How to unclog a drain, 7 simple and easy ways

Blocked drains - here's a quick and easy way to get through the situation

You may be doing the dishes or having a shower when you start to notice the drains is getting slower and slower at passing water. There is that empty feeling in your stomach that thinks you may be up for some expensive plumbing work or need to live without a shower for a few days. Learning how to unblock a drain is a great way to rectify the problem cheaply and quickly in some cases.

The issue often means your drain is blocked with something somewhere in the pipes. There are a few troubleshooting methods you can try to fix the issue which may unblock your drain without too much fuss or hassle. We recommend you give these a go as your first port of call before having to call in the professionals.

7 Easy ways to unclog the drain

1. How to unclog a drain with baking soda and vinegar

An easy one to try, which is effective and also uses two everyday household objects is baking soda and vinegar. These two natural cleaners are perfect for any drain, from the kitchen to the bathroom. Mix 1/3 of a cup of vinegar with 1/3 of a cup of baking soda which will cause an immediate fizz. Pour it straight down the sink and allow it to sit for an hour minimum. The longer you leave it, the better the chance of it working, so you may wish to do this before bed and leave it overnight. When enough time has passed, flush it with some hot water, and hopefully, the blockage is no more.

2. How to unclog a drain with boiling water

A very simple and quick remedy for some blockages is boiling water. Simply boil the kettle with as much water as it can hold, then carefully and slowly pour it down the drain. It is best if you do this in stages with ten-second gaps between each pour. The boiling water will hopefully dissolve the obstruction, clearing your pipes.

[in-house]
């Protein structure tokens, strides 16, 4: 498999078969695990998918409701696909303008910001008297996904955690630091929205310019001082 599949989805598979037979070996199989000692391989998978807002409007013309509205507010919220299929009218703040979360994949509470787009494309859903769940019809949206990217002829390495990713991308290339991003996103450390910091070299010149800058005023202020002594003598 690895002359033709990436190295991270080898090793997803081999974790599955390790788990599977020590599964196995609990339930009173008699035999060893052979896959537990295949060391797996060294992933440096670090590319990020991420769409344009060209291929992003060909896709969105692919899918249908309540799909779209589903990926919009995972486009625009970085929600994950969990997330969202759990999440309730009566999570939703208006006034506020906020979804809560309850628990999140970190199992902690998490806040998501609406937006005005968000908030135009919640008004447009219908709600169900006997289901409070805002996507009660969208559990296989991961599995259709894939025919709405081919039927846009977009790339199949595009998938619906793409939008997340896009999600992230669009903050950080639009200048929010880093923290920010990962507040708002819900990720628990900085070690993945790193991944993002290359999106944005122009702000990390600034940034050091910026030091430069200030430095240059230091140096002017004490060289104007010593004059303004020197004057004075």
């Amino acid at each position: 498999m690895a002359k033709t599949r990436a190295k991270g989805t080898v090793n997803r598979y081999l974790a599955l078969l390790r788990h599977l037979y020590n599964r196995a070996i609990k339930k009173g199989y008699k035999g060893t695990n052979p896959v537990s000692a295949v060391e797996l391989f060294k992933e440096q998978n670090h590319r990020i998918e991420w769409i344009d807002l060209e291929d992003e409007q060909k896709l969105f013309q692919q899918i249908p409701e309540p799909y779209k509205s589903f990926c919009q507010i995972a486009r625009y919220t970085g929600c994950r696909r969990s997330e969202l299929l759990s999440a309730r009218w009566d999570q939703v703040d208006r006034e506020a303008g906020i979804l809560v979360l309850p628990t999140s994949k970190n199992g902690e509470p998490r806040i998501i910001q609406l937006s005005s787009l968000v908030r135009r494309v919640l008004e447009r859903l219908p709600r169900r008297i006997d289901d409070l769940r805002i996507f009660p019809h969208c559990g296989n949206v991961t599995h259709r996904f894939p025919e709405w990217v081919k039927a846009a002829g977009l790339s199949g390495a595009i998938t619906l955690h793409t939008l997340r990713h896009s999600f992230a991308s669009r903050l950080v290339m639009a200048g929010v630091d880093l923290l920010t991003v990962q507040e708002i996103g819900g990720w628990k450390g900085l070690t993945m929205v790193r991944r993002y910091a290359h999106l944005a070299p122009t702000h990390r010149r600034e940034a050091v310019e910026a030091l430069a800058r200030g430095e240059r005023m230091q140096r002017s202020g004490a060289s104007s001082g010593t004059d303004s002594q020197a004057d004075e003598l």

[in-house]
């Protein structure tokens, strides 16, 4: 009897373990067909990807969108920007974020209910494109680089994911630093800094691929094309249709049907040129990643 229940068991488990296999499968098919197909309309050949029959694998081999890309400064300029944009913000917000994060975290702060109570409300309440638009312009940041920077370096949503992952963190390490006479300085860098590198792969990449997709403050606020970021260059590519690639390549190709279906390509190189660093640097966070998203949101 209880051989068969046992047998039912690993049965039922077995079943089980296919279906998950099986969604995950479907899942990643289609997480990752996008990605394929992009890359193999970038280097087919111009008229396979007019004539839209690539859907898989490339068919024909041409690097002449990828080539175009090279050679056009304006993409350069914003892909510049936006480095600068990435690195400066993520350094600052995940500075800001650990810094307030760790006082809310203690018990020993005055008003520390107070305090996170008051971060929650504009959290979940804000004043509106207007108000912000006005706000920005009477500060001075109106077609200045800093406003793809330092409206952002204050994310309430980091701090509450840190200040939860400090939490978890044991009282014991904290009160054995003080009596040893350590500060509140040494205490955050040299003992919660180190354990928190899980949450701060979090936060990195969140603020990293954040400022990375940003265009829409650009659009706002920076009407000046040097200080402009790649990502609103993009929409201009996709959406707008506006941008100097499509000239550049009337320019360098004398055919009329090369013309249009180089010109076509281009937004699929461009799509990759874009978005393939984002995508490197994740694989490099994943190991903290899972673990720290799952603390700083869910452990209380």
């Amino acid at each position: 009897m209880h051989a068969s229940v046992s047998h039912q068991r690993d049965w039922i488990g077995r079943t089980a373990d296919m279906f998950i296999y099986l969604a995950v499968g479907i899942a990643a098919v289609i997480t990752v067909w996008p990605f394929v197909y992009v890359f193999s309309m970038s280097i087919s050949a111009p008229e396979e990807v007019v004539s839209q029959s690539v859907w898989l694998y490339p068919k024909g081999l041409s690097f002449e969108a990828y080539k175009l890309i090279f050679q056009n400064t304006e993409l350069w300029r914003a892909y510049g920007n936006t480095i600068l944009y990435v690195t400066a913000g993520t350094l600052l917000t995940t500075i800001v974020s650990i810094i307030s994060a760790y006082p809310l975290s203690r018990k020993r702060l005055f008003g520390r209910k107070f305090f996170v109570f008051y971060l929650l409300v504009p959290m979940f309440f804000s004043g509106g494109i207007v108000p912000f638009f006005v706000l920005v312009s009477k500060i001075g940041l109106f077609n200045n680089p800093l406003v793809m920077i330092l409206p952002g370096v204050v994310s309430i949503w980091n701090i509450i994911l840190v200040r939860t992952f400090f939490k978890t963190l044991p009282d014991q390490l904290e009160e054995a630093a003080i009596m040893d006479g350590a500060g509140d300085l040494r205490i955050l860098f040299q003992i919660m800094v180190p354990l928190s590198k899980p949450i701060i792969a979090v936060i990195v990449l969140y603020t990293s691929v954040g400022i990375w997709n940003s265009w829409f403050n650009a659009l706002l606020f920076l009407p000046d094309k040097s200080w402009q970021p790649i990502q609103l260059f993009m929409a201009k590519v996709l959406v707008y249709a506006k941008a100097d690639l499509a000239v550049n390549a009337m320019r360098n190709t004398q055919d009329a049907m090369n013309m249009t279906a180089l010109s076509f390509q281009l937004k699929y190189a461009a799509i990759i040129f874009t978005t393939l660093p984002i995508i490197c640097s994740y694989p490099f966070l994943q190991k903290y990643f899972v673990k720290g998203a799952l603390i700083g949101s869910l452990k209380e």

3. How to unclog a drain using salt and baking soda

Much like the vinegar and baking soda idea, salt and baking soda is another standard household implement option that you can try. Mix half a cup of baking soda with half a cup of salt. Pour it down the blocked drain and let it sit for around 10-20 minutes. Follow this with boiling water which, when mixed with the salt and baking soda will create a chemical reaction that may be able to dissolve whatever is blocking your pipes.

4. How to unclog a drain using a plunger

Sometimes it’s the old-school techniques that work the best! Plungers are tried and proven. They will suck up the blockage in the drain however require a bit of strength and persistence. Make sure the plunger covers the entire drain hole to create suction; any gaps will render it useless. It may take a few tries, but many household drains have been saved with this method, so it is definitely worth a shot.

5. How to unclog a drain using chemical cleaners